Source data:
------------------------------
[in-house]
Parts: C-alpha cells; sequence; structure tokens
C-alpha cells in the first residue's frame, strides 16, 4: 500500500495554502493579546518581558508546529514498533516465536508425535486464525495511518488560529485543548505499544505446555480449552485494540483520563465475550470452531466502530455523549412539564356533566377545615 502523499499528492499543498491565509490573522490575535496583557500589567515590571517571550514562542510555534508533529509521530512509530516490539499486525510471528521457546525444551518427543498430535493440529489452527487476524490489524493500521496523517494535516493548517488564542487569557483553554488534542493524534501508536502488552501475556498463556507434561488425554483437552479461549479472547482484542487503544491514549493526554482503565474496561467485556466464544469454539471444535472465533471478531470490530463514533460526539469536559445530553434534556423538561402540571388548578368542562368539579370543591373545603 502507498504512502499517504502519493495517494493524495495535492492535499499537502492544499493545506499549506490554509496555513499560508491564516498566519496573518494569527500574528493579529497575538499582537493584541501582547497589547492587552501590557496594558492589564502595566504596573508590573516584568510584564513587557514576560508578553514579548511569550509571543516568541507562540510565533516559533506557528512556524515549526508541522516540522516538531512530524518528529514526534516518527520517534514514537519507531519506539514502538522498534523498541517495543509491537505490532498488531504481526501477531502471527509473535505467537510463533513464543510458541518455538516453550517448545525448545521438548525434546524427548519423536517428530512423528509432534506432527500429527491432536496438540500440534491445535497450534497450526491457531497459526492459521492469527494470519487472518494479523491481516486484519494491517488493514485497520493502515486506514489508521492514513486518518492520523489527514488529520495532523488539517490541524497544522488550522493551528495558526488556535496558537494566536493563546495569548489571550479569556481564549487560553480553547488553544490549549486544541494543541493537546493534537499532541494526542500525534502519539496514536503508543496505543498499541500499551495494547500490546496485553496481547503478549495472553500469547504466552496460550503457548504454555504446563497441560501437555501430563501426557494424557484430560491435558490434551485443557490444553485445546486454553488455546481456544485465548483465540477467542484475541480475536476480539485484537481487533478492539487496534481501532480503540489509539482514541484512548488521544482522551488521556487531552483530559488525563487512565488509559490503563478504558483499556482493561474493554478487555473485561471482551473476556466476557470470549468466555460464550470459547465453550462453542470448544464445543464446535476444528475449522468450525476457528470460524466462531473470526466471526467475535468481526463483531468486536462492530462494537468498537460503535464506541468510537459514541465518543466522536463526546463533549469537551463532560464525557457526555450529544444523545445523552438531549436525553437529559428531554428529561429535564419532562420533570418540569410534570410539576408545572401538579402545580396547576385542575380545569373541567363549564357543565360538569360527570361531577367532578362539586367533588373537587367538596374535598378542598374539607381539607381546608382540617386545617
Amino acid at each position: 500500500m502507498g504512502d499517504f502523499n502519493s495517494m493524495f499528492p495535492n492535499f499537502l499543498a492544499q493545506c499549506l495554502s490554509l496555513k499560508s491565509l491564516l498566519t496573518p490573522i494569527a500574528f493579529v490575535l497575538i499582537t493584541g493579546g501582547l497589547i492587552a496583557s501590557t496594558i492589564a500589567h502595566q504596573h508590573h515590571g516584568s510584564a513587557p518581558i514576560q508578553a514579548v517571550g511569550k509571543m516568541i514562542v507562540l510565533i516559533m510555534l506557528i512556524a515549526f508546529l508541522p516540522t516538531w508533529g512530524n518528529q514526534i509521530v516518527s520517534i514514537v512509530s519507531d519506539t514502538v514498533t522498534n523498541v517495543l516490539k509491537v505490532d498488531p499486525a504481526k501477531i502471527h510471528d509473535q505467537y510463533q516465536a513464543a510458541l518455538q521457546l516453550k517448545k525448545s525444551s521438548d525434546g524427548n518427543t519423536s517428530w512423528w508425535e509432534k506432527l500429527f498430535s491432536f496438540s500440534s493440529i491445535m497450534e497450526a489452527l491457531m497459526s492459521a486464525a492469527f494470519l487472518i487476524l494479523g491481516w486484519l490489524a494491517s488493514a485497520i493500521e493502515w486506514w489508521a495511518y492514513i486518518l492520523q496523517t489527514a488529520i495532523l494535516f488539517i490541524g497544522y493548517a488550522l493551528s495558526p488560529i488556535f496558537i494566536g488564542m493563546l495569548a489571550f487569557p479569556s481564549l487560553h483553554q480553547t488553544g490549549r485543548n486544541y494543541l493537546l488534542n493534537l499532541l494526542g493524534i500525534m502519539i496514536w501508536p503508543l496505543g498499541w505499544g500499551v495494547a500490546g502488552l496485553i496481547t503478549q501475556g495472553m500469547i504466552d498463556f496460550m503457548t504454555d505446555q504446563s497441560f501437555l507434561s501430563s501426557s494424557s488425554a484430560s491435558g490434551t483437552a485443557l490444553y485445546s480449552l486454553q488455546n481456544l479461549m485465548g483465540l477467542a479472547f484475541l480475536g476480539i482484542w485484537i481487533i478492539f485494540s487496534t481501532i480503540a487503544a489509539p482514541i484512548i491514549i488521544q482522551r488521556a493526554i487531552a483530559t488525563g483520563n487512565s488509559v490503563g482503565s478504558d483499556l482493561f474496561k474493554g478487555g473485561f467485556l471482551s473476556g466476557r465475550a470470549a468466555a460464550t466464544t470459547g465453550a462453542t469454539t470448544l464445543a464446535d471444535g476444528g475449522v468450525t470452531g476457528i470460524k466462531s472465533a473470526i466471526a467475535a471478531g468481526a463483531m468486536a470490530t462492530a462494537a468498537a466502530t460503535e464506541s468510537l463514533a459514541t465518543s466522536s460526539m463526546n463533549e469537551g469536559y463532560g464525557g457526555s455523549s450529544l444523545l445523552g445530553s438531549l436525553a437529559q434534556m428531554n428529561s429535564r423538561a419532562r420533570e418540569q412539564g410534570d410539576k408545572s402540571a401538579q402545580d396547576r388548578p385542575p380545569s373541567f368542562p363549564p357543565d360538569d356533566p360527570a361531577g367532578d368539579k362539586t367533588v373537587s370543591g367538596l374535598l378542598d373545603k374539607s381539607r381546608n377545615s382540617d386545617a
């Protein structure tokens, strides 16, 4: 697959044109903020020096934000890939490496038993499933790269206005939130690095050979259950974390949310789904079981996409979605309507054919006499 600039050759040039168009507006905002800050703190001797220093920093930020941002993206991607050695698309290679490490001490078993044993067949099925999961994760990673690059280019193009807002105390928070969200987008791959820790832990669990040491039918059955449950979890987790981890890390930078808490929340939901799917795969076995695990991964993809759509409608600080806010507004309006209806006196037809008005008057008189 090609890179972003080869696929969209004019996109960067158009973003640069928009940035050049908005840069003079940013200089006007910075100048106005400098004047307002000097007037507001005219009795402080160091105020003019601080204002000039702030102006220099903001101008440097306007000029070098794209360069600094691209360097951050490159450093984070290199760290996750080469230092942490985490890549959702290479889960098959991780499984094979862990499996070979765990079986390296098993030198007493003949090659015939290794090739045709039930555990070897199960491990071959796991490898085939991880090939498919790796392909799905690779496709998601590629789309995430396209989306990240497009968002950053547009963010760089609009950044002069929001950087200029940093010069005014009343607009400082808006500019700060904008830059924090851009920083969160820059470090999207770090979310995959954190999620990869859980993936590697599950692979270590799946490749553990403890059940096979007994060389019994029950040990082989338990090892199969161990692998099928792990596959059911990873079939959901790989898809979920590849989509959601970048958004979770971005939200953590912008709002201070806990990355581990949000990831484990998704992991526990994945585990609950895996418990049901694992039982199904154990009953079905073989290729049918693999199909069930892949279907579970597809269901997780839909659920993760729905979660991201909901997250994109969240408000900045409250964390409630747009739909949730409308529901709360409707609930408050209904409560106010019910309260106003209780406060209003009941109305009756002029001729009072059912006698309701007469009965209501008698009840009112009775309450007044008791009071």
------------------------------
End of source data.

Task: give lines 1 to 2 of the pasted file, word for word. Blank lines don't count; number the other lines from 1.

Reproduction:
[in-house]
Parts: C-alpha cells; sequence; structure tokens